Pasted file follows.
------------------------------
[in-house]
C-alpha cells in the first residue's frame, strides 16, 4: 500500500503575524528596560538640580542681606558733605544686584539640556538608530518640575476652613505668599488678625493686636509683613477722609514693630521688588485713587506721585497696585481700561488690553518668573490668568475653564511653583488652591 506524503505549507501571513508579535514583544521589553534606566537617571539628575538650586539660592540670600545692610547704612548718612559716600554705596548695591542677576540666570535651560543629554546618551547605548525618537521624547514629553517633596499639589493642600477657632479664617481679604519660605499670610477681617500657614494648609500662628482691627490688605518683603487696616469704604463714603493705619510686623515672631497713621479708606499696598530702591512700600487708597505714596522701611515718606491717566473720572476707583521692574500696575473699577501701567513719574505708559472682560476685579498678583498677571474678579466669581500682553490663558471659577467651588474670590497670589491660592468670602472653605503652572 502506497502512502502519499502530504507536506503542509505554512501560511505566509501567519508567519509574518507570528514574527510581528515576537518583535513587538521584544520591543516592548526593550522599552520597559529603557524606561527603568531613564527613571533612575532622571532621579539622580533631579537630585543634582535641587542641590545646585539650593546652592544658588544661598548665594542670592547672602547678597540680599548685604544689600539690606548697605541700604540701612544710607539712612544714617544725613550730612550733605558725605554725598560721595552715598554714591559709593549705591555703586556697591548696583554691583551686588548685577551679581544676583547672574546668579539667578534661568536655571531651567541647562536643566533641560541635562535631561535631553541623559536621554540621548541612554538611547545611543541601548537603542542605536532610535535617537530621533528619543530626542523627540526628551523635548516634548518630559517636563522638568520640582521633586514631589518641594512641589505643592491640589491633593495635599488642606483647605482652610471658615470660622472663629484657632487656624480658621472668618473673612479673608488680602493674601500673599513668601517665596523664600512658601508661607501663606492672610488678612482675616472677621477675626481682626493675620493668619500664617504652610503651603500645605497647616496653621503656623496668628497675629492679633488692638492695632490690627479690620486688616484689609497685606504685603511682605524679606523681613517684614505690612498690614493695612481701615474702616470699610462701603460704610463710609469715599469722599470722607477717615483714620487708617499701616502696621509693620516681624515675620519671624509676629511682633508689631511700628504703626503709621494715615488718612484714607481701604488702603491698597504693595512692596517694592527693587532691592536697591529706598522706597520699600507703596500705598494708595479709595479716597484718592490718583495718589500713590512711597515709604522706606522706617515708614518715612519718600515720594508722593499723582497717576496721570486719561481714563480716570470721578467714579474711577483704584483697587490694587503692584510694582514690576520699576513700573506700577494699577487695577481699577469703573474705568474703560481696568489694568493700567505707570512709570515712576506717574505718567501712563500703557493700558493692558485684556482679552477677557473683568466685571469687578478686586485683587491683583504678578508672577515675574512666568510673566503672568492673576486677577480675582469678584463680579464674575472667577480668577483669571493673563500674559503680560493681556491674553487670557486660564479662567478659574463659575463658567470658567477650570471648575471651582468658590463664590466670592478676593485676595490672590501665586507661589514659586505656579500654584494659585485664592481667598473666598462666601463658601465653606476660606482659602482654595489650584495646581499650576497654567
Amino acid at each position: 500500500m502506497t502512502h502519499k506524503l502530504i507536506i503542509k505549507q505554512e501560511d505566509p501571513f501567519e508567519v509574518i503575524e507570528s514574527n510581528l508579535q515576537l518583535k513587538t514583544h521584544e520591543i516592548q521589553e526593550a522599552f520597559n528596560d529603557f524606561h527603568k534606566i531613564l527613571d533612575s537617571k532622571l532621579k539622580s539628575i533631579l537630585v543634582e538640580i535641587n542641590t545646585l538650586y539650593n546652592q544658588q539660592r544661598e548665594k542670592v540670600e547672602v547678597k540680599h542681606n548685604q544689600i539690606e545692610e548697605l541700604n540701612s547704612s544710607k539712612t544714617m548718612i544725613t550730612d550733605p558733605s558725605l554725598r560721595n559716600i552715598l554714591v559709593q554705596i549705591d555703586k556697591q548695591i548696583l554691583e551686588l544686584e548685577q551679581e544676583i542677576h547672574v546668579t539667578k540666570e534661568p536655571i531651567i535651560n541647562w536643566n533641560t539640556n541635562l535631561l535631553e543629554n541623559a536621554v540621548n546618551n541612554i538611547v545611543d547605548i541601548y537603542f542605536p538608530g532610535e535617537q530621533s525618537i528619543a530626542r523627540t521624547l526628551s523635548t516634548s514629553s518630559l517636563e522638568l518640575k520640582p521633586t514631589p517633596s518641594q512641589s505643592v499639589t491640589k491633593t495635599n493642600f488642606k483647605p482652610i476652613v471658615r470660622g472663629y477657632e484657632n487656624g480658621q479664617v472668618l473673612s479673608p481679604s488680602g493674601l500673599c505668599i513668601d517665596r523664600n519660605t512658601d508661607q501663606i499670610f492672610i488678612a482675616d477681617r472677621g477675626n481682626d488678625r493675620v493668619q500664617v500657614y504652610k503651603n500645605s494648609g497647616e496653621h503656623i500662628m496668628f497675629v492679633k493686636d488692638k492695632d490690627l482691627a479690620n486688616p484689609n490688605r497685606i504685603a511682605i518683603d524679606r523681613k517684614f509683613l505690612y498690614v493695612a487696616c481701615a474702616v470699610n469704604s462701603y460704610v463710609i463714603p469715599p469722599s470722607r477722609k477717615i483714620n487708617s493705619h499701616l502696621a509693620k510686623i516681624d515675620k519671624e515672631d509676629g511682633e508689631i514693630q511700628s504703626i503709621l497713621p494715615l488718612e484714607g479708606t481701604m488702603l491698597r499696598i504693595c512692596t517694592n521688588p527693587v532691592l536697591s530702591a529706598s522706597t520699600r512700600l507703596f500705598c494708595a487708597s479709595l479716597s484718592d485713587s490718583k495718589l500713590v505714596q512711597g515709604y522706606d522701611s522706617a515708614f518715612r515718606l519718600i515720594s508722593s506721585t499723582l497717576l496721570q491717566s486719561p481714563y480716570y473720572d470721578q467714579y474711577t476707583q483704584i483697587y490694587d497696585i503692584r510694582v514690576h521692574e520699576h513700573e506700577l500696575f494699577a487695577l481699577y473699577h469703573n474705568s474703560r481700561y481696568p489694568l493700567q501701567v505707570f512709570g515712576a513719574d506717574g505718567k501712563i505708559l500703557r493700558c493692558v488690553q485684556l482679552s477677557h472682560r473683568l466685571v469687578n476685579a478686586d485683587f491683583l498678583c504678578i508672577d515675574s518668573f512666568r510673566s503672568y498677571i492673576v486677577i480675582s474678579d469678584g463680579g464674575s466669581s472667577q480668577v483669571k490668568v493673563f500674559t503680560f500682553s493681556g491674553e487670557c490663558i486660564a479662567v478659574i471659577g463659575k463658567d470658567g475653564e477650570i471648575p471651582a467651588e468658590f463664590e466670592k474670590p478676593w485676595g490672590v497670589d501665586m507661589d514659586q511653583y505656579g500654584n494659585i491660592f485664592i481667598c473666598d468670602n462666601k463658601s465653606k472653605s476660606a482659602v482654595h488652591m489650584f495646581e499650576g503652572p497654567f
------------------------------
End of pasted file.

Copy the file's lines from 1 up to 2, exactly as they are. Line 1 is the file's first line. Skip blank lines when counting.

[in-house]
C-alpha cells in the first residue's frame, strides 16, 4: 500500500503575524528596560538640580542681606558733605544686584539640556538608530518640575476652613505668599488678625493686636509683613477722609514693630521688588485713587506721585497696585481700561488690553518668573490668568475653564511653583488652591 506524503505549507501571513508579535514583544521589553534606566537617571539628575538650586539660592540670600545692610547704612548718612559716600554705596548695591542677576540666570535651560543629554546618551547605548525618537521624547514629553517633596499639589493642600477657632479664617481679604519660605499670610477681617500657614494648609500662628482691627490688605518683603487696616469704604463714603493705619510686623515672631497713621479708606499696598530702591512700600487708597505714596522701611515718606491717566473720572476707583521692574500696575473699577501701567513719574505708559472682560476685579498678583498677571474678579466669581500682553490663558471659577467651588474670590497670589491660592468670602472653605503652572 502506497502512502502519499502530504507536506503542509505554512501560511505566509501567519508567519509574518507570528514574527510581528515576537518583535513587538521584544520591543516592548526593550522599552520597559529603557524606561527603568531613564527613571533612575532622571532621579539622580533631579537630585543634582535641587542641590545646585539650593546652592544658588544661598548665594542670592547672602547678597540680599548685604544689600539690606548697605541700604540701612544710607539712612544714617544725613550730612550733605558725605554725598560721595552715598554714591559709593549705591555703586556697591548696583554691583551686588548685577551679581544676583547672574546668579539667578534661568536655571531651567541647562536643566533641560541635562535631561535631553541623559536621554540621548541612554538611547545611543541601548537603542542605536532610535535617537530621533528619543530626542523627540526628551523635548516634548518630559517636563522638568520640582521633586514631589518641594512641589505643592491640589491633593495635599488642606483647605482652610471658615470660622472663629484657632487656624480658621472668618473673612479673608488680602493674601500673599513668601517665596523664600512658601508661607501663606492672610488678612482675616472677621477675626481682626493675620493668619500664617504652610503651603500645605497647616496653621503656623496668628497675629492679633488692638492695632490690627479690620486688616484689609497685606504685603511682605524679606523681613517684614505690612498690614493695612481701615474702616470699610462701603460704610463710609469715599469722599470722607477717615483714620487708617499701616502696621509693620516681624515675620519671624509676629511682633508689631511700628504703626503709621494715615488718612484714607481701604488702603491698597504693595512692596517694592527693587532691592536697591529706598522706597520699600507703596500705598494708595479709595479716597484718592490718583495718589500713590512711597515709604522706606522706617515708614518715612519718600515720594508722593499723582497717576496721570486719561481714563480716570470721578467714579474711577483704584483697587490694587503692584510694582514690576520699576513700573506700577494699577487695577481699577469703573474705568474703560481696568489694568493700567505707570512709570515712576506717574505718567501712563500703557493700558493692558485684556482679552477677557473683568466685571469687578478686586485683587491683583504678578508672577515675574512666568510673566503672568492673576486677577480675582469678584463680579464674575472667577480668577483669571493673563500674559503680560493681556491674553487670557486660564479662567478659574463659575463658567470658567477650570471648575471651582468658590463664590466670592478676593485676595490672590501665586507661589514659586505656579500654584494659585485664592481667598473666598462666601463658601465653606476660606482659602482654595489650584495646581499650576497654567